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Archive for July 19th, 2009

Gone With the Wind, 1939, directed by Victor Fleming (with uncredited assistance from George Cukor and Sam Wood)

Story: In an age of “cotton and cavaliers,” spoiled Scarlett O’Hara (Vivien Leigh) is the belle of the plantation barbecue. But then war – the Civil War – comes to her chivalric South, and her way of life is swept away, or gone with the wind, as author Margaret Mitchell put it in her bestselling novel. Soon this young beauty (who was once fanned by slaves during afternoon naps) is vowing to the angry sky, “As God as my witness, I’ll never be hungry again!” Even as she pursues the married and genteel Ashley Wilkes (Leslie Howard), and is alternately seduced and bedeviled by the charming anti-gentleman Rhett Butler (Clark Gable), Scarlett does her best to keep good to this promise. (more…)

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ceremony 1

by Allan Fish

(Japan 1971 121m) DVD2 (Japan only, no Eng subs)

Aka. Gishiki

Nothing is unthinkable

p  Kinshiru Kuzui, Takuji Yamaguchi  d  Nagisa Oshima  w  Nagisa Oshima, Tsutomo Tamura  ph  Toichiro Narushima  ed  Keiichi Uraoka  m  Toru Takemitsu  art  Jusho Toda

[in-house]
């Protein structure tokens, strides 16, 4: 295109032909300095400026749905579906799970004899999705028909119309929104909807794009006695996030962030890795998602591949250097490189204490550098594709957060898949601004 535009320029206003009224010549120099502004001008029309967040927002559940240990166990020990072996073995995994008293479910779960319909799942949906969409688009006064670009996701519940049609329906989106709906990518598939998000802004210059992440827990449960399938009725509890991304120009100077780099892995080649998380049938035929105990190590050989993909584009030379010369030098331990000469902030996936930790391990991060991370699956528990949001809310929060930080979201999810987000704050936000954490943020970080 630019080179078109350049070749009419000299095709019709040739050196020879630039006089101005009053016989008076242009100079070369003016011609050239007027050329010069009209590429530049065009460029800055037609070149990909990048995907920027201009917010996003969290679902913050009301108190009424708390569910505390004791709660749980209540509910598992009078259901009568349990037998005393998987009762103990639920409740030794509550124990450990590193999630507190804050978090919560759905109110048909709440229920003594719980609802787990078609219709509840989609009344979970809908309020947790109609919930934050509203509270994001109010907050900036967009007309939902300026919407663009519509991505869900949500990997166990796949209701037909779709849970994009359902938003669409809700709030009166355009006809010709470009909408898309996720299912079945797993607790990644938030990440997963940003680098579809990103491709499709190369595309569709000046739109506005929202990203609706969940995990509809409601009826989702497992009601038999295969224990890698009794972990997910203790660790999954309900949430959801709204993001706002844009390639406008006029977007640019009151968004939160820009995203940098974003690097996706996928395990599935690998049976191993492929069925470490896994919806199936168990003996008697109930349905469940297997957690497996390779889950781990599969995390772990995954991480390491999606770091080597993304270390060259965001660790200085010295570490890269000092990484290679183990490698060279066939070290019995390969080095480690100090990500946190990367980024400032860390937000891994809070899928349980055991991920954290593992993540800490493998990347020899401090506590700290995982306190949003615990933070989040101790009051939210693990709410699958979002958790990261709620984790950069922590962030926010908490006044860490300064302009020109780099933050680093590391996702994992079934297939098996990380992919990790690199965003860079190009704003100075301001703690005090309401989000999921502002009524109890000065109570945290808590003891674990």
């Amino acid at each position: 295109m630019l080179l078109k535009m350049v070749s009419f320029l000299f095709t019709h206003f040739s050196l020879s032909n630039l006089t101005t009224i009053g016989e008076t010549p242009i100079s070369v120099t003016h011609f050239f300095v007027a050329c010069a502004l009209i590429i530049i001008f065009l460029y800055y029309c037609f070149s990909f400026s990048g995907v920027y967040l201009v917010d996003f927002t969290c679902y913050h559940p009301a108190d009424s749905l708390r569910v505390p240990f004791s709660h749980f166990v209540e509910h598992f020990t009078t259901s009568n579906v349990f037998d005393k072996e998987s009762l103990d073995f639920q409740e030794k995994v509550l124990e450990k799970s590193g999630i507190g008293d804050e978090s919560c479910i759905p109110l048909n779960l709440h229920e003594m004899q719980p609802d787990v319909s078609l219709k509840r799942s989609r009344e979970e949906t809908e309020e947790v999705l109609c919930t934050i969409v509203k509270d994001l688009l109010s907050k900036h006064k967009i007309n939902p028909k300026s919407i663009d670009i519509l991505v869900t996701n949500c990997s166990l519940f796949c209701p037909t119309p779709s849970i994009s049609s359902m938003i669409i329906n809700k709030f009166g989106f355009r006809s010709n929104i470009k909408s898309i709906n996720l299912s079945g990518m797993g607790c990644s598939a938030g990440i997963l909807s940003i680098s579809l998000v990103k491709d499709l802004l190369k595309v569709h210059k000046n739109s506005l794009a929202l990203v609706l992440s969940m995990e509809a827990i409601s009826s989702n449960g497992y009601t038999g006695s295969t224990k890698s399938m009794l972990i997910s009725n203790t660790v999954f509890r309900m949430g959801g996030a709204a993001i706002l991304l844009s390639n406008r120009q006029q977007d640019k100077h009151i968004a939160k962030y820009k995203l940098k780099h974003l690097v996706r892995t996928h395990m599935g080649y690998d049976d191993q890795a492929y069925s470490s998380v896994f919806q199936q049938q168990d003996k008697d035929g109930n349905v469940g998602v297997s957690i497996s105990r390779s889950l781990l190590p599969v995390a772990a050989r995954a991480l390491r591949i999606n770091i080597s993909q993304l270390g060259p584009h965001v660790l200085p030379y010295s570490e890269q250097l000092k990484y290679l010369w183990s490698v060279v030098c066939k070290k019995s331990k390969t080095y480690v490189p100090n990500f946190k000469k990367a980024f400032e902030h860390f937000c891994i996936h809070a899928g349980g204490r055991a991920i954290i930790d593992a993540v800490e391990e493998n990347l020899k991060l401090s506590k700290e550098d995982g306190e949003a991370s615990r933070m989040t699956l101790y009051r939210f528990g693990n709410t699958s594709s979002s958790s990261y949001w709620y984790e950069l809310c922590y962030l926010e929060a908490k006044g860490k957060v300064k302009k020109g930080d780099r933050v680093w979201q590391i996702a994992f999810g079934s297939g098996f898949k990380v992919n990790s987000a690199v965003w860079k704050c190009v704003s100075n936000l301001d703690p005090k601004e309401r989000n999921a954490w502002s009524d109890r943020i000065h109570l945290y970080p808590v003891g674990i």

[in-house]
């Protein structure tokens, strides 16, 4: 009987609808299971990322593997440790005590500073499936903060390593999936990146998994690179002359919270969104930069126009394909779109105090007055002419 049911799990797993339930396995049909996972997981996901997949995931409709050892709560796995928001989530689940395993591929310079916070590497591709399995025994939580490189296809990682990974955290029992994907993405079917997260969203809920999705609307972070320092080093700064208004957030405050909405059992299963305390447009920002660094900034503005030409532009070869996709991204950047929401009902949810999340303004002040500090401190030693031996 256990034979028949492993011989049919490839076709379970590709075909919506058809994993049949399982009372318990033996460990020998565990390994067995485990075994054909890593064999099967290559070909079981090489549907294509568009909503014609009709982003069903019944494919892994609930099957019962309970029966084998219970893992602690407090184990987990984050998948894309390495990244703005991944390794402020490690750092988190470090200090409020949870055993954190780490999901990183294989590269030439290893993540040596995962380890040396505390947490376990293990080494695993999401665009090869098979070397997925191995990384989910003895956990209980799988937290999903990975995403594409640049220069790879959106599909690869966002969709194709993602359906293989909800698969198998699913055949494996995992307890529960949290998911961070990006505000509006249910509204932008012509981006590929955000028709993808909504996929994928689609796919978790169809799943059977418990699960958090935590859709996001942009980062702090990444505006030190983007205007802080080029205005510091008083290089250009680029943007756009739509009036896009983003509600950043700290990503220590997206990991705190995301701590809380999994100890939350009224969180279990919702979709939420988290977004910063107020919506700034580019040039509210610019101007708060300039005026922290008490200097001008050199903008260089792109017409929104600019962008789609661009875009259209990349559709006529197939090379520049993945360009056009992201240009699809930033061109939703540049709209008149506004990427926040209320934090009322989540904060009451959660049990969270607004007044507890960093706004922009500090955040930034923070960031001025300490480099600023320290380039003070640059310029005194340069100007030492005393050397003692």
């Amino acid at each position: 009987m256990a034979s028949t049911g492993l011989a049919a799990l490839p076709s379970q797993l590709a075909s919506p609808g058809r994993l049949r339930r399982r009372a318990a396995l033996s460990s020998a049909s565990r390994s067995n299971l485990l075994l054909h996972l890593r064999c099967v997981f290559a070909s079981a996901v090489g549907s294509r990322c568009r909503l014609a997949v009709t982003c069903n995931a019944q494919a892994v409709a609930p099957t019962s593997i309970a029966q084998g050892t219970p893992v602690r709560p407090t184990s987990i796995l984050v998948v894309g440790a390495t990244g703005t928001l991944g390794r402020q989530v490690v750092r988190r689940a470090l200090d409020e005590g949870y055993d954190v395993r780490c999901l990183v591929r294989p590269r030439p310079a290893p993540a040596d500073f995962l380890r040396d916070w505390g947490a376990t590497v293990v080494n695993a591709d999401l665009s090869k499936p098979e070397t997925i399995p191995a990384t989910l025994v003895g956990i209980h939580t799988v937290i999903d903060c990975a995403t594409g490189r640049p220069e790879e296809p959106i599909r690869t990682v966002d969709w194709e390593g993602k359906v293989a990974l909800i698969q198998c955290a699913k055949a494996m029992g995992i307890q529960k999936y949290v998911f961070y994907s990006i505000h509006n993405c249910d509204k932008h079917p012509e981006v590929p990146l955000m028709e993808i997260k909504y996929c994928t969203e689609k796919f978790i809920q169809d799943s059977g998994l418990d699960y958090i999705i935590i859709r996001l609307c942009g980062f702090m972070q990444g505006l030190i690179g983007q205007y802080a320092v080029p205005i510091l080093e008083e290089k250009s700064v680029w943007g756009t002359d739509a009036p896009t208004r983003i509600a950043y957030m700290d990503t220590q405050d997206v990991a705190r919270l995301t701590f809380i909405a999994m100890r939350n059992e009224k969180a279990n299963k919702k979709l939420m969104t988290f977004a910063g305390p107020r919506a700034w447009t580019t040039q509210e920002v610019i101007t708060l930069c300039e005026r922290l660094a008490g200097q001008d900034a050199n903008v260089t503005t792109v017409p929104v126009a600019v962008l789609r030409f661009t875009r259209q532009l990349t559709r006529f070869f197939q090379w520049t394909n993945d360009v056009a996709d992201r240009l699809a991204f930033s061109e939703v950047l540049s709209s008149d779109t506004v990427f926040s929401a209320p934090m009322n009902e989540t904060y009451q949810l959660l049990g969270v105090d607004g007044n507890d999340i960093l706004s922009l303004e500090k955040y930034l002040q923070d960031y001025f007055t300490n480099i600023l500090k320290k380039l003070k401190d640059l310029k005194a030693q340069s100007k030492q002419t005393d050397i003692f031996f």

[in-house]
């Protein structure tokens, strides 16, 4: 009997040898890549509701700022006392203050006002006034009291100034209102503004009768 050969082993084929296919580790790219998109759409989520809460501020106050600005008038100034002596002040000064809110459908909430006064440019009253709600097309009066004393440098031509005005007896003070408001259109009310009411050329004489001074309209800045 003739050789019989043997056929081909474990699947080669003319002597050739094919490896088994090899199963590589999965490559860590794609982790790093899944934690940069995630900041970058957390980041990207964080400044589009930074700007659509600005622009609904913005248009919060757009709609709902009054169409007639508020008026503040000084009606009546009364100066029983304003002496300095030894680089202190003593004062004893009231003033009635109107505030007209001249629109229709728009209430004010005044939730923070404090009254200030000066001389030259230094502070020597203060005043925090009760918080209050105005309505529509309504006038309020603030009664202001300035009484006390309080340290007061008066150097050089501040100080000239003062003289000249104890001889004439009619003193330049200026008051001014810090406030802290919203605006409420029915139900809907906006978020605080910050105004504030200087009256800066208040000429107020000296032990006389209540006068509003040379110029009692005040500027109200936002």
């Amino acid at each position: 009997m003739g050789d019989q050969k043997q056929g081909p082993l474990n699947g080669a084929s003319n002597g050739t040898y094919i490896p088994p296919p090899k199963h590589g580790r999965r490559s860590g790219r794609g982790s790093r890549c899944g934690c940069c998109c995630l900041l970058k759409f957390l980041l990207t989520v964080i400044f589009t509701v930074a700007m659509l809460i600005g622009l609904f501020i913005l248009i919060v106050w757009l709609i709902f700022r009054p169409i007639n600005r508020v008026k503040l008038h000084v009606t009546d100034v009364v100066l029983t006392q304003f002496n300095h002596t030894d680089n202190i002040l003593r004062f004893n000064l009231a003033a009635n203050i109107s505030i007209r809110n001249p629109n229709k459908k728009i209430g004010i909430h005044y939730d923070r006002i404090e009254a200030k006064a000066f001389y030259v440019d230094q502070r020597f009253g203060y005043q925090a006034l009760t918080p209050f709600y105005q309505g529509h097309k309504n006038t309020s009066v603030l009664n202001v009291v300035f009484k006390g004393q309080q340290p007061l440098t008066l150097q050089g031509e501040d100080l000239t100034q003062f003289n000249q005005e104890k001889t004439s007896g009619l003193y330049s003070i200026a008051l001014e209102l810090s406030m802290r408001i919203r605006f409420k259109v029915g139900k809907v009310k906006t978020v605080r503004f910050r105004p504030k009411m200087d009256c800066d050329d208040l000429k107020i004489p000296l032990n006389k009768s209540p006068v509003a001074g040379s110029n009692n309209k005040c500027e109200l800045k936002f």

Kenzo Kawarazaki (Masuo), Atsuo Nakamura (Terumichi), Akiko Koyama (Satsuko), Atsoku Kako (Ritsuko), Kiyoshi Tsuchiya (Tadashi), Kei Sato (Grandfather Kazuomi), Fumio Watanabe, Nobuko Otowa,

Japanese cinema has always been unable to shake off stereotyping, pigeon-holing and the cursed canonical critical approbation theory.  Names such as Kurosawa, Mizoguchi and Ozu – in the order in which they were made known to the west – are rightly fêted, as now are Kinoshita, Naruse, Yamanaka, Ichikawa, and so many other masters.  However, the post-war era – by which I mean directors who worked exclusively after the armistice, has been less discussed in the west.  This is partly due to the two greatest – and certainly most influential – of that generation of directors, Nagisa Oshima and Shohei Imamura, rarely being mentioned in the west for the early films that made their name and remain their best, rather than the later ones that got to the west and were appreciated.  Oshima, to me, is the biggest sufferer, for he is Imamura’s master, the greatest of all the anti-establishment auteurs of the era, and though Ai No Corrida was a masterpiece of its type, it’s this earlier film that is his most important, as well as the crowning glory on three years of masterful work.  Derek Malcolm was quite right when he observed that “he is undoubtedly as significant and skilful a director as most of the great Japanese film-makers of the generation before him.” (more…)

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